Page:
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Education


Education is widely recognised as crucial to the achievement of our national objectives of economic competitiveness, social inclusion, and active citizenship.  However, the levels of public funding for education in Ireland are out of step with these aspirations. Here we outline priority areas for investment in education in Budget 2021.  


‘A Rising Tide Failing to Lift All Boats’ is the latest publication in Social Justice Ireland’s European Research Series.   This report analyses performance in areas such as poverty and inequality, employment, access to key public services and taxation.  The report also points to key policy proposals and alternatives for discussion.  These include the right to sufficient income, meaningful work and access to essential quality services.  The policy proposals explore how these areas might be delivered upon in a changing world.

Education systems across the world are being impacted by COVID-19. This disruption will impact the livelihoods of individuals, and the prospects of their communities.  As education systems move to online platforms in the short to medium term, it is vital that all steps are taken to avoid deepening educational and social inequality as a result. 

Ireland has the fourth lowest early school leaving rate in the European Union at five per cent and we are ranked second in the European Union for the percentage of people aged 20-24 with at least upper-second level education at 94 per cent.  This downward trend of early school leaving is a welcome development. Despite the progress made on early school leaving the poor labour market status of early school leavers points to the need for a continued focus on this cohort and on addressing educational disadvantage.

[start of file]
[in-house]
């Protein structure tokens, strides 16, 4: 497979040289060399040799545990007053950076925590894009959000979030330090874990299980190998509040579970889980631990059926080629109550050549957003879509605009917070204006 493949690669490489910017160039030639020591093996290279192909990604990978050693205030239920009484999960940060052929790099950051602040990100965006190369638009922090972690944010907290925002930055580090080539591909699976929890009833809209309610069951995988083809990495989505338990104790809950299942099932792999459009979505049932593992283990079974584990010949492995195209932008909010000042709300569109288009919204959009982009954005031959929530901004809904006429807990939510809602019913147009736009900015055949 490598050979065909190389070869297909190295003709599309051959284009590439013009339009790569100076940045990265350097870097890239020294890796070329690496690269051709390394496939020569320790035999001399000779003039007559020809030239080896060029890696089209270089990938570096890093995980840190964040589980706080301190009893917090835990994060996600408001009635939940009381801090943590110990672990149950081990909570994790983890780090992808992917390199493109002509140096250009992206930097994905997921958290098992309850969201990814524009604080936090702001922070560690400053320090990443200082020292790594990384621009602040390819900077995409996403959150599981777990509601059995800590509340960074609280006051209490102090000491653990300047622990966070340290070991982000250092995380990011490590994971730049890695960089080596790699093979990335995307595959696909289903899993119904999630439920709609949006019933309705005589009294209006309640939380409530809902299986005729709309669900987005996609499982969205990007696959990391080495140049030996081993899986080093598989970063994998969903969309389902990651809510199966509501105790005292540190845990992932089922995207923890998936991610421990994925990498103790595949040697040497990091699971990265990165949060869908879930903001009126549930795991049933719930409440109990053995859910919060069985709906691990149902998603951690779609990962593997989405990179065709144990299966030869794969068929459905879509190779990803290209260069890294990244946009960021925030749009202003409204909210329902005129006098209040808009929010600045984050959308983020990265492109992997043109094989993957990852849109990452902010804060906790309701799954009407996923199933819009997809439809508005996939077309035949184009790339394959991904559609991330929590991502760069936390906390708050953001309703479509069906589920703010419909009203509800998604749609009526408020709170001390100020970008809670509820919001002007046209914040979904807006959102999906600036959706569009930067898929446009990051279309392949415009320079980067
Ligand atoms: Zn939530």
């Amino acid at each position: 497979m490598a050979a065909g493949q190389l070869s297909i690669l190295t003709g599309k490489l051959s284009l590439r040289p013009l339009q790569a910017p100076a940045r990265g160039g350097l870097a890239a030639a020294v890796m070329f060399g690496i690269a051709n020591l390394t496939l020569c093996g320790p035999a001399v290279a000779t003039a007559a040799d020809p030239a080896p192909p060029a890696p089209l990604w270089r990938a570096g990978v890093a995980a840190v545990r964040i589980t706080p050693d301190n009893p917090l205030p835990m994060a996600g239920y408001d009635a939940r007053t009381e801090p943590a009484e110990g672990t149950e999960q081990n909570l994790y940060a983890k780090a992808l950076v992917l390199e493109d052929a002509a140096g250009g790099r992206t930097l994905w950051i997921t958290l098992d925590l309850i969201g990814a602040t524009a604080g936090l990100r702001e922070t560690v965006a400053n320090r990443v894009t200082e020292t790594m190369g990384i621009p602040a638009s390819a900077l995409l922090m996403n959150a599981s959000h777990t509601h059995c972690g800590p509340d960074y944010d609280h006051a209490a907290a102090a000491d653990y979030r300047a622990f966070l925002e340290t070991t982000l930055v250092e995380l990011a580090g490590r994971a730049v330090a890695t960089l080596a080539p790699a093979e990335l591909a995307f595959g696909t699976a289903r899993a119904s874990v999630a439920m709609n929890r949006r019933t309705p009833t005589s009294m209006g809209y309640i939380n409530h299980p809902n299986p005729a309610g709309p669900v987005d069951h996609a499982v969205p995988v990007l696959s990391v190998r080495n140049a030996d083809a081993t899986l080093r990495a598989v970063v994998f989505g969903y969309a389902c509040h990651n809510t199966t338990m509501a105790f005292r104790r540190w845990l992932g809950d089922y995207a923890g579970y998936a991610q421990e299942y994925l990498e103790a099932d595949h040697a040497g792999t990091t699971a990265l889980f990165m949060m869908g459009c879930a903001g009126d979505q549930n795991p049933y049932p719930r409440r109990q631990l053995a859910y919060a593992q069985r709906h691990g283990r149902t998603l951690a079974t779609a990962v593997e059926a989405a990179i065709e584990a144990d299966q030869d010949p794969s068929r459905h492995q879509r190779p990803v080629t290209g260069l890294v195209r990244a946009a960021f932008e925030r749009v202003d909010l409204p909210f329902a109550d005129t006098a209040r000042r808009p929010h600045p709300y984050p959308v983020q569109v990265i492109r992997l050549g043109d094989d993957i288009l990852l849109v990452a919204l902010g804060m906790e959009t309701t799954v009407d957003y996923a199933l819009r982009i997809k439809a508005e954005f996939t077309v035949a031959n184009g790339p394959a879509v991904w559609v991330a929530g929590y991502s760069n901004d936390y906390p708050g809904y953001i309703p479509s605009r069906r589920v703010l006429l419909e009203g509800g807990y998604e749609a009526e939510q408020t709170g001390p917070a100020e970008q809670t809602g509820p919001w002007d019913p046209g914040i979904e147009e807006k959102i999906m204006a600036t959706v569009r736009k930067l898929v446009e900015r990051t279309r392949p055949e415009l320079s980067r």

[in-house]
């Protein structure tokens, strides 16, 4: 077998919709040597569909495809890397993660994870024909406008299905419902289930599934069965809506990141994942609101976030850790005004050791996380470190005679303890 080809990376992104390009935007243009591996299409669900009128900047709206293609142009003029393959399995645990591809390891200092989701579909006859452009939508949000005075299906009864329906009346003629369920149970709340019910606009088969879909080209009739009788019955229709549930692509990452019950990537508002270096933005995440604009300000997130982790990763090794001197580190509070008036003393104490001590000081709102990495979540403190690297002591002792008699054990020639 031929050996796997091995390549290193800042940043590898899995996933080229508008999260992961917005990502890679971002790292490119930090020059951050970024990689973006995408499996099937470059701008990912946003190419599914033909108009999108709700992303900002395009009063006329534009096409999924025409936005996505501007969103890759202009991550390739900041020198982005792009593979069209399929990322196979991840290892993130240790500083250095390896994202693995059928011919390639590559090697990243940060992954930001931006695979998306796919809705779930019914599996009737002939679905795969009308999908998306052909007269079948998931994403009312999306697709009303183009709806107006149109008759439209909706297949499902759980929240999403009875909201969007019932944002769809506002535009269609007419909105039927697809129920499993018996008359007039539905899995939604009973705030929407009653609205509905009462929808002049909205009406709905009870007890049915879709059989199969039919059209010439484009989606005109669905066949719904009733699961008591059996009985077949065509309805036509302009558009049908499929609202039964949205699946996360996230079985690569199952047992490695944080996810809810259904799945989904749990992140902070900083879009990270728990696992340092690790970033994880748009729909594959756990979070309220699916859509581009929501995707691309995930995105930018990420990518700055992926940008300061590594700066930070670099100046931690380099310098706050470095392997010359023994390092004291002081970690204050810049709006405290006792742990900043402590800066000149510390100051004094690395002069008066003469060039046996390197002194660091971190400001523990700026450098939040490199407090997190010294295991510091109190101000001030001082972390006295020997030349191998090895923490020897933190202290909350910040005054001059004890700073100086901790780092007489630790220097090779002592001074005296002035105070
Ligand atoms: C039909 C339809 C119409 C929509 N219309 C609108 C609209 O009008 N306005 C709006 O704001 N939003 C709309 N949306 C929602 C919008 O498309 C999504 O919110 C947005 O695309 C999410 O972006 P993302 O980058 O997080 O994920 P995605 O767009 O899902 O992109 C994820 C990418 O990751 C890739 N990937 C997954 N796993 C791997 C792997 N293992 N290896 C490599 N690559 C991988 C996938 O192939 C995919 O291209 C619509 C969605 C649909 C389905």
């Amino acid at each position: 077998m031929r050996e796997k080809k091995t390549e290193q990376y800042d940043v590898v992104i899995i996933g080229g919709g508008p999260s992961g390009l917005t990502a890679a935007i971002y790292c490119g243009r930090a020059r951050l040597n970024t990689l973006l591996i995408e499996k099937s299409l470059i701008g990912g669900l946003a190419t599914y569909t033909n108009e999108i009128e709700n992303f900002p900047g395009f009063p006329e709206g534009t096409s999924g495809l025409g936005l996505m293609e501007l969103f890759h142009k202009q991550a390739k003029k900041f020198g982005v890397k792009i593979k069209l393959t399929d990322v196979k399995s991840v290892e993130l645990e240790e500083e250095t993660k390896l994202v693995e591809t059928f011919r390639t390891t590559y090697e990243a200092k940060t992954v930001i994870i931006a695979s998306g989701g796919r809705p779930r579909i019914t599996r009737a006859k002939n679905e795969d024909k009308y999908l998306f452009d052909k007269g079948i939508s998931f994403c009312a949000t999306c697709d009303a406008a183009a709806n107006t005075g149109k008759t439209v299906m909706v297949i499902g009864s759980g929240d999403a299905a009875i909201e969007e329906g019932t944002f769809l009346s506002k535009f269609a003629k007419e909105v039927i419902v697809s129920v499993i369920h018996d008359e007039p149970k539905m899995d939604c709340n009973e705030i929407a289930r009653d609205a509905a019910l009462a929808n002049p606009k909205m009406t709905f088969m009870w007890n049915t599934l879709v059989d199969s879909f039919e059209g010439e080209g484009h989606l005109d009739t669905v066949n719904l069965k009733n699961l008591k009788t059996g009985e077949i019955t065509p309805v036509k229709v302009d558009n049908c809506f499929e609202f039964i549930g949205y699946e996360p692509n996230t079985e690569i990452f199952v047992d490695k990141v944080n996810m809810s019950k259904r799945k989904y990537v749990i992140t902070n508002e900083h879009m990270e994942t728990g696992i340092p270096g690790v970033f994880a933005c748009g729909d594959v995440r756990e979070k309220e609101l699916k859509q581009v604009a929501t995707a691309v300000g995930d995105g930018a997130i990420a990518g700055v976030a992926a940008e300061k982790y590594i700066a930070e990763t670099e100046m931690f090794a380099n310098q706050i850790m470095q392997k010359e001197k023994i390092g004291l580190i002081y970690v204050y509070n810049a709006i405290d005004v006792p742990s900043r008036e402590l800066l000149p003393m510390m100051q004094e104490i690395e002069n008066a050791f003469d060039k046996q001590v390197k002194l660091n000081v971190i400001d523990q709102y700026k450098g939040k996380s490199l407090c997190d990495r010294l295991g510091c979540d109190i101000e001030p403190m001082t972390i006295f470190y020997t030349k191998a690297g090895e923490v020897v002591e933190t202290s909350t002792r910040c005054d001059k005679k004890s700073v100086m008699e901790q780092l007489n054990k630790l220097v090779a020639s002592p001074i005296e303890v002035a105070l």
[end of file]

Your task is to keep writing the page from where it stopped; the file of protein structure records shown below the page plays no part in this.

Early childhood is the stage where education can most effectively influence the development of children and help reverse disadvantage. The most striking feature of investment in education in Ireland relative to other OECD countries is its under-investment in early childhood education.  High quality educational experiences in early childhood contribute significantly to life-long learning success.  This sector needs to be supported by Government, financially and through policy, to ensure that all children have equal access to this success and all of the benefits of quality education.

Social justice matters. That is why Social Justice Ireland publishes our annual socio-economic review. This book is about charting a course to a fairer Ireland. Social Justice Matters 2020 provides an analysis of the present situation on a wide range of issues and identifies a programme of initiatives and policies that can address our challenges in an integrated and sustainable manner.

Digital technology can improve our lives but it also poses a major risk of widening social inequality particularly for people without the skills to navigate digital platforms.  As we move towards a future where digital transformation will disrupt the labour market, having the greatest impact on people with lower levels of education and skills, it is important that this cohort are not left behind.   

Family poverty remains one of the largest determinants of educational outcomes in Ireland.  The benefits of investing in education, to the individual, to the economy and to society, far outweigh any initial outlay of resources.  Read Social Justice Ireland's Election Briefing on Education for an outline of a number of key challenges and some policy proposals that should be in the next Programme for Government.

At our 32nd annual Social Policy Conference last month, Mick Clifford (Irish Examiner, Irish Journalist of the Year 2016) interviewed Roddy Doyle, Booker Prize Winner in 1993, and one of Ireland's greatest living authors.

Technological change is coming whether we like it or not.  The question is are we doing enough to prepare for it?  More specifically are we doing enough to support those workers who will be most impacted by the changes that are on the horizon?

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